Academic journal article Forum on Public Policy: A Journal of the Oxford Round Table

Virtual Learning Worlds as a Bridge between Arts and Humanities and Science and Technology

Academic journal article Forum on Public Policy: A Journal of the Oxford Round Table

Virtual Learning Worlds as a Bridge between Arts and Humanities and Science and Technology

Article excerpt

Introduction

The use of technology in education has for the most part been plagued by unrealistic expectations and disappointing results. During the 1990s, teaching and learning were transformed by the increasing power of multimedia computers, broadband networks, and significant improvements in design and delivery of pedagogical content via electronic means. The industry went from CBT (Computer-Based Training) and rudimentary synchronous learning applications to sophisticated e-Learning platforms that combined the best of both. Many pundits argued that the days of traditional learning were numbered and that computers and the Internet would make teachers and classrooms obsolete. This did not happen. Though a variety of subjects can be effectively taught online, a computer model cannot qualitatively replicate the knowledge and experience of a great teacher.

However, as e-Learning matures, the many significant benefits of these technologies are beginning to be realized and find their place as an adjunct to traditional, pedagogical approaches. These first forays into network-delivered learning objects shattered the twin barriers of WHEN (Time) and WHERE (Space) students can access pedagogical experiences, thus effectively unchaining students from the requirement of being present in a specific location at a specific time in order to learn.

The necessities of our knowledge-based economy coupled with the exponential pace of change require us to constantly absorb new knowledge in order to remain competitive. Online learning provides a practical, cost-effective foundation for lifelong learning that is reshaping our notions of when and how we learn. "Learning on demand" provides education tailored to solve an immediate and specific need for learning that is time sensitive. Often used to refresh what one has learned or as a reference tool, instant access to learning has become both convenient and cost effective, allowing the student to minimize time away from work while simultaneously enhancing the skills, knowledge, and abilities required to adapt to the exigencies of our knowledge-based society.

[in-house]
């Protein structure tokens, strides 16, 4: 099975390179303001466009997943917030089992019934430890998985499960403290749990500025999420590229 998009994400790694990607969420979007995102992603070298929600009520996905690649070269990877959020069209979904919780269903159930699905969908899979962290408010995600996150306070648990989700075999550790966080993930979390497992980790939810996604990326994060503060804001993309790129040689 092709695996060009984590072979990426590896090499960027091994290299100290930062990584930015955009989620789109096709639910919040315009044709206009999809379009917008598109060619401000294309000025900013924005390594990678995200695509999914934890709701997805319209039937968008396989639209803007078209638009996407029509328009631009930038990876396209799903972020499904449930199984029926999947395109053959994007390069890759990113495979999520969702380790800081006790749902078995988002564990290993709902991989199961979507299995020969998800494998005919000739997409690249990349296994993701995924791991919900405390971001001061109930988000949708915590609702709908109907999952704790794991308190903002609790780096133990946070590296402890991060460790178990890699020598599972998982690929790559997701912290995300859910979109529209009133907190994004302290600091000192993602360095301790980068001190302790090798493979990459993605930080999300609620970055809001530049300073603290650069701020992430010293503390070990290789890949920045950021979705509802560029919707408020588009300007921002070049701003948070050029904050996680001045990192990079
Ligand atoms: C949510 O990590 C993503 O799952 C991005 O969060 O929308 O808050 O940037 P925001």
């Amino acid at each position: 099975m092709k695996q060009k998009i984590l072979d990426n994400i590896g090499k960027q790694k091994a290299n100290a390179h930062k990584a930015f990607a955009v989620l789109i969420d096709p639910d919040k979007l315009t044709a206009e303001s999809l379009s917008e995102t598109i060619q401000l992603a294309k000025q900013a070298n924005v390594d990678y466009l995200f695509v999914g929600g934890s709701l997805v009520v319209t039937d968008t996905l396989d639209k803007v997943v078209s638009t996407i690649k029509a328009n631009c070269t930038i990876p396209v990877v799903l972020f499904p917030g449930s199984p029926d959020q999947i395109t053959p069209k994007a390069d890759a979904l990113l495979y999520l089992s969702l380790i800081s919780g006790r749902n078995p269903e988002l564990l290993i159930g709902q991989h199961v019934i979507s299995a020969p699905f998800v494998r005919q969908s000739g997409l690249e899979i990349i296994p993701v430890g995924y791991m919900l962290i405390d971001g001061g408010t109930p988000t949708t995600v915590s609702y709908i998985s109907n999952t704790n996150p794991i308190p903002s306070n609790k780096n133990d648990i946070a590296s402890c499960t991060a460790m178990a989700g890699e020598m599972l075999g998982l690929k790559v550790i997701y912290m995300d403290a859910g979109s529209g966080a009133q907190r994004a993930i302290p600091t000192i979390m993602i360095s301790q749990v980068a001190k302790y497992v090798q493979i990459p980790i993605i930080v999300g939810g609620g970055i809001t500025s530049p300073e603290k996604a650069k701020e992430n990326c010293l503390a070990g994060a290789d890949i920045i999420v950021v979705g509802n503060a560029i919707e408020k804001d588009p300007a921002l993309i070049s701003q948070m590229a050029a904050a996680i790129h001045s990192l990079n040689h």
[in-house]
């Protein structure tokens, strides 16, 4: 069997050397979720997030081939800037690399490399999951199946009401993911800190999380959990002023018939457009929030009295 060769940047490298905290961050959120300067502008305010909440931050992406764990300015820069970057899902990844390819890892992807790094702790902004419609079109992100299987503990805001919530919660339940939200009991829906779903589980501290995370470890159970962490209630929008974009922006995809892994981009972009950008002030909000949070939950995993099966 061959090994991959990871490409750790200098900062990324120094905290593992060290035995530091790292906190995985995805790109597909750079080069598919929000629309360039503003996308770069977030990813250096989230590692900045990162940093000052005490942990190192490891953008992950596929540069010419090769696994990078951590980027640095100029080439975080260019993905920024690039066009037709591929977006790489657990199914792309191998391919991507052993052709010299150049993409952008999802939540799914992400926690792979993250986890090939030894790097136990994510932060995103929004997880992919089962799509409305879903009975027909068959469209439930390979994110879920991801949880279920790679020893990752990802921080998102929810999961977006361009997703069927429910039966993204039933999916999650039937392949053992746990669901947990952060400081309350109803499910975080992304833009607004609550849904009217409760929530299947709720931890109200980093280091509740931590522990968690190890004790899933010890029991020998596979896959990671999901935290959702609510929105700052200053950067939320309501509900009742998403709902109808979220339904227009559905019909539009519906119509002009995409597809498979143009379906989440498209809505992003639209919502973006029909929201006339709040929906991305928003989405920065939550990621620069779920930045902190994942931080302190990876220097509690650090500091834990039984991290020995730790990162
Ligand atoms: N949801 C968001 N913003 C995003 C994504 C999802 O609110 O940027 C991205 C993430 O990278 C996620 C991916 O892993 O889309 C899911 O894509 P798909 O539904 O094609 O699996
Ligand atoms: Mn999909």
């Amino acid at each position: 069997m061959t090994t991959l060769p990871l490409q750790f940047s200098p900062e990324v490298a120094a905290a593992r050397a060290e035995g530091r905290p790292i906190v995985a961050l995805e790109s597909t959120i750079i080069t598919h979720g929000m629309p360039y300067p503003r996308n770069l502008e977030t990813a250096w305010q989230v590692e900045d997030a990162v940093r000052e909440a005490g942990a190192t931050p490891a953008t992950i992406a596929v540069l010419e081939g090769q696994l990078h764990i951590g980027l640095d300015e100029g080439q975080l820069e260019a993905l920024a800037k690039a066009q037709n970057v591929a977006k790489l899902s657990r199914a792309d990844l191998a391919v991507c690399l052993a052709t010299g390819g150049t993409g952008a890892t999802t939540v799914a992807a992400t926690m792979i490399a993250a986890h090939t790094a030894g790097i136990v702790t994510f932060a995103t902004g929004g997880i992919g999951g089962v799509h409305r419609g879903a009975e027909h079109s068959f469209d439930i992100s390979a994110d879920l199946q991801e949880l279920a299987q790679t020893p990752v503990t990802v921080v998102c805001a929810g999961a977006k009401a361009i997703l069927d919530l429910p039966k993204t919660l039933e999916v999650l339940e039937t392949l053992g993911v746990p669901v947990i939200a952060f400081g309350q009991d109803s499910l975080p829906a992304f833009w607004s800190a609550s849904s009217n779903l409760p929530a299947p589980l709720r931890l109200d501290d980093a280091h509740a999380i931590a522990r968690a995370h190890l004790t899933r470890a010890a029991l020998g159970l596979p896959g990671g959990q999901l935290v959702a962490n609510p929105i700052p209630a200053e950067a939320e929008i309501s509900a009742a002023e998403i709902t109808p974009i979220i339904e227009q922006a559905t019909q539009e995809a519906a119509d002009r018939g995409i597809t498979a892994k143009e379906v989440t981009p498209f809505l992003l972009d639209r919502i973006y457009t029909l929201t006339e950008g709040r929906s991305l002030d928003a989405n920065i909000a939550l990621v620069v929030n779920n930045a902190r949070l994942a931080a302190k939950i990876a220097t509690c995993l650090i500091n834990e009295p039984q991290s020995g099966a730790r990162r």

One primary obstacle facing e-Learning is its inherent "one-size-fits-all" approach. Though we find similar problems within a classroom environment, the interaction with the teacher can help mitigate the effects of homogenized learning (often tailored to the lowest common denominator) by blending qualitative moments of one-on-one interaction during lessons or lectures. In order to fully reach its potential, e-Learning must begin addressing HOW individuals learn and adapt online instructional styles to the specific needs of the learner. Just as a good private teacher adapts his teaching methods to the individual student in question and over time gains understanding of which methods work for the specific individual, e-Learning technologies will need to become more "intelligent" by profiling students in real-time and delivering pedagogical content according to a series of fluid parameters that monitor student interaction with the learning content and present materials in a style that has the highest probability of success. By delivering learning in this way, content will be absorbed more quickly and retention of what was learned will be stronger, thereby enhancing the overall pedagogical outcome for the student.

Perhaps the most effective way to examine the role of technology in uniting the arts and humanities with science and technology is to focus on the high enrollment introductory courses known as "general education" courses in the U.S. These courses typically provide the foundations of knowledge for a variety of topic areas for students seeking degrees in all fields. The courses, for the most part, have high enrollments often exceeding 300 students, and low instructor-to-student ratios. The format is more transfer of content from instructor to student than traditional teaching, and the low levels of comprehension and satisfaction among the students in such courses reflect this. …

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